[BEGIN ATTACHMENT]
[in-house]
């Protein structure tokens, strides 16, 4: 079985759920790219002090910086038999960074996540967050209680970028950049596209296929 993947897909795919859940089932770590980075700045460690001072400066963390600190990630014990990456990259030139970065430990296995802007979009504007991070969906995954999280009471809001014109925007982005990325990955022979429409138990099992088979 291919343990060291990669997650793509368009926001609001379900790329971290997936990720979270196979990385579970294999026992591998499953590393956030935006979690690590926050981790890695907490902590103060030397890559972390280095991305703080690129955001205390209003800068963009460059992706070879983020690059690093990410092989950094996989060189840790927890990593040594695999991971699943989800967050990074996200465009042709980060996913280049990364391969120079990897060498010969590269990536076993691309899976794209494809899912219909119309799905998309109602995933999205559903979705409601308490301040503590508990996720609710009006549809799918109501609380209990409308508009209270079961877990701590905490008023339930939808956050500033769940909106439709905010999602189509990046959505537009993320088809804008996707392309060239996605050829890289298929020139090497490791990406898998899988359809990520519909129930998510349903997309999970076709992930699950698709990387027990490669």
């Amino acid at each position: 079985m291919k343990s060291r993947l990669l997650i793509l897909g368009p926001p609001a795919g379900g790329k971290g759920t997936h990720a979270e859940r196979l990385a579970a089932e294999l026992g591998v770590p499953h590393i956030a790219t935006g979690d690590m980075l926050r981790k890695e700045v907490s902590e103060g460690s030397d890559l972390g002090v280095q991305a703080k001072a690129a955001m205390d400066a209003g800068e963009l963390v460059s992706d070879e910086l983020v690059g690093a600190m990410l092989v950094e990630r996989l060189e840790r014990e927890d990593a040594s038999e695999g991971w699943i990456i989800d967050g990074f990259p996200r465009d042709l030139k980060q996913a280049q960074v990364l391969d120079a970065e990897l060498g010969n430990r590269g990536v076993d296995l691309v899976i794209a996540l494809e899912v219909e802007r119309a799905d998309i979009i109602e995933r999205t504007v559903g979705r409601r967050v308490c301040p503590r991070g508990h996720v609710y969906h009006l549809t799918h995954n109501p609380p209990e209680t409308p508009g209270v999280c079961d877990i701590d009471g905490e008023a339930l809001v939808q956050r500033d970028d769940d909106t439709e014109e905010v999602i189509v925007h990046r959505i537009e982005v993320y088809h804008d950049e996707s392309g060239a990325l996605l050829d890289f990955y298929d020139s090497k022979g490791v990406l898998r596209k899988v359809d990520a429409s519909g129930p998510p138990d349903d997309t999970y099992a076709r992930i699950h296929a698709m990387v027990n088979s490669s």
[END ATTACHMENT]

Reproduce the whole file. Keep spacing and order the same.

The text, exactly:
[in-house]
């Protein structure tokens, strides 16, 4: 079985759920790219002090910086038999960074996540967050209680970028950049596209296929 993947897909795919859940089932770590980075700045460690001072400066963390600190990630014990990456990259030139970065430990296995802007979009504007991070969906995954999280009471809001014109925007982005990325990955022979429409138990099992088979 291919343990060291990669997650793509368009926001609001379900790329971290997936990720979270196979990385579970294999026992591998499953590393956030935006979690690590926050981790890695907490902590103060030397890559972390280095991305703080690129955001205390209003800068963009460059992706070879983020690059690093990410092989950094996989060189840790927890990593040594695999991971699943989800967050990074996200465009042709980060996913280049990364391969120079990897060498010969590269990536076993691309899976794209494809899912219909119309799905998309109602995933999205559903979705409601308490301040503590508990996720609710009006549809799918109501609380209990409308508009209270079961877990701590905490008023339930939808956050500033769940909106439709905010999602189509990046959505537009993320088809804008996707392309060239996605050829890289298929020139090497490791990406898998899988359809990520519909129930998510349903997309999970076709992930699950698709990387027990490669």
């Amino acid at each position: 079985m291919k343990s060291r993947l990669l997650i793509l897909g368009p926001p609001a795919g379900g790329k971290g759920t997936h990720a979270e859940r196979l990385a579970a089932e294999l026992g591998v770590p499953h590393i956030a790219t935006g979690d690590m980075l926050r981790k890695e700045v907490s902590e103060g460690s030397d890559l972390g002090v280095q991305a703080k001072a690129a955001m205390d400066a209003g800068e963009l963390v460059s992706d070879e910086l983020v690059g690093a600190m990410l092989v950094e990630r996989l060189e840790r014990e927890d990593a040594s038999e695999g991971w699943i990456i989800d967050g990074f990259p996200r465009d042709l030139k980060q996913a280049q960074v990364l391969d120079a970065e990897l060498g010969n430990r590269g990536v076993d296995l691309v899976i794209a996540l494809e899912v219909e802007r119309a799905d998309i979009i109602e995933r999205t504007v559903g979705r409601r967050v308490c301040p503590r991070g508990h996720v609710y969906h009006l549809t799918h995954n109501p609380p209990e209680t409308p508009g209270v999280c079961d877990i701590d009471g905490e008023a339930l809001v939808q956050r500033d970028d769940d909106t439709e014109e905010v999602i189509v925007h990046r959505i537009e982005v993320y088809h804008d950049e996707s392309g060239a990325l996605l050829d890289f990955y298929d020139s090497k022979g490791v990406l898998r596209k899988v359809d990520a429409s519909g129930p998510p138990d349903d997309t999970y099992a076709r992930i699950h296929a698709m990387v027990n088979s490669s």